It's a nightmare and every option is awful. If the Texans find a trade partner, Houston is over a barrel and probably won't get fair value. If Watson reaches a settlement with the 22 accusing masseuses (a wise move) and HPD finds no reason to arrest him, Watson's reputation and asking price as an endorser are damaged - 22 is a big point spread to overcome.

Meanwhile the Texans are held hostage by a situation where its star quarterback is accused of serious sexual misconduct, they have a new coach and general manager, plus the owner is a doofus and his weirdo puppeteer are so disliked by fans that the team faces unsold season tickets for the first time in franchise history.

The Texans will head to camp with a veteran journeyman and third-round rookie at quarterback, an army of free agents, no J.J. Watt or DeAndre Hopkins, and most likely no Deshaun Watson.

If you want to hear quiet, too quiet, wait for the sounds of silence at NRG Stadium if the Texans get off to a bad start this season.

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It's not time to panic, yet. Composite Getty Image.

This is not a column for fanboys or sugarcoating. To this point in the season the Astros stink like rotten eggs. They stink like Angel Hernandez’s umpiring. They stink like Bill O'Brien's general manager skills. The Astros are a bad team right now. That’s notably different from being a bad team. Their 4-10 record is well-earned and it is definitely possible that the Astros’ run of high quality and annual playoff appearances crashes and burns this season. But it’s laughable to declare so after just 14 games of the 162 scheduled have been played.

Last June the Astros had a lousy window in which they went 3-10. In August they had a 4-8 funk. In September it was a 3-9 stretch of collapse. The 2022 World Series Champions had a 3-8 hiccup in April, and a 2-6 blotch overlapping July and August that included getting swept in a three-game series by the then and now awful Oakland A’s.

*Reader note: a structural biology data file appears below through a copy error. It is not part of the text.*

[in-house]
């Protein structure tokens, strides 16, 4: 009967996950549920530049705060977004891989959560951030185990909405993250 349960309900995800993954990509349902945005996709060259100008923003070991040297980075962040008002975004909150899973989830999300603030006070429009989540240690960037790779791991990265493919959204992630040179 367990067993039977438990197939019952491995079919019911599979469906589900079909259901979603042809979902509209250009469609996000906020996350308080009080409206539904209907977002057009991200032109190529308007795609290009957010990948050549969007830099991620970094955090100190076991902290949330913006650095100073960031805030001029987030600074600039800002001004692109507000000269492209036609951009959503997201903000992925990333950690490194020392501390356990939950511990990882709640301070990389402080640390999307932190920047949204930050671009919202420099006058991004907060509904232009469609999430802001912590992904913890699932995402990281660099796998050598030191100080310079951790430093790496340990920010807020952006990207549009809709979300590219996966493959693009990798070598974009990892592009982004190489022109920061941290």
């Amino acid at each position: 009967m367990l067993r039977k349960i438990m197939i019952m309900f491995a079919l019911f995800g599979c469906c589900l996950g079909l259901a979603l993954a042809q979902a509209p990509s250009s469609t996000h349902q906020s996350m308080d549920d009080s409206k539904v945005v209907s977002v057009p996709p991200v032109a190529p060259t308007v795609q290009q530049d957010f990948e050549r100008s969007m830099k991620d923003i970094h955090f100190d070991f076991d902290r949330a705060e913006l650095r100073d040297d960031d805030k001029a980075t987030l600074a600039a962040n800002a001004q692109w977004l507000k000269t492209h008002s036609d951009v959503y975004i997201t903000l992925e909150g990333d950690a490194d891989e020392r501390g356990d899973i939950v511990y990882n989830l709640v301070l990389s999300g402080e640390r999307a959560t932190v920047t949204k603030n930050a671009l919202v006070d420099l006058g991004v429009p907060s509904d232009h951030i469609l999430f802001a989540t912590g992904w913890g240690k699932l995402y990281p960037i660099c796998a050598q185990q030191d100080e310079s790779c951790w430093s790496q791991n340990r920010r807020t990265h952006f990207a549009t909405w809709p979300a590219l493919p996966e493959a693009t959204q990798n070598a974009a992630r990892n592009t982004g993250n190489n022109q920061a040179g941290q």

Now the Astros are back home (Oh No!) for six games, three vs. the Rangers then three with the Braves. The Rangers lead the American League West but are just 7-6, so despite their cellar-dwelling status, the Astros are just three and a half games out of first. A winning homestand is obviously the goal. No, really. 3-3 would be ok, even though that would just about clinch a losing record heading into May.

Mandatory aside: spectacular weather is the Friday night forecast. Stop being stubborn and lame, Astros. Open the roof! I don’t mean just for the postgame fireworks.

On the mend?

The Astros’ track record of downplaying pitching injuries that turned out to be major certainly causes angst as we await Framber Valdez’s return from a sore elbow. If Valdez ultimately winds up out for months, the Astros’ starting rotation is in deep trouble. Even more so if upon the approaching delayed start to his season, 41-year-old Justin Verlander pitches to his age in terms of results and/or durability. However, if Valdez is ok within a month and JV is solid, those two, and Cristian Javier can stabilize the rotation quite nicely.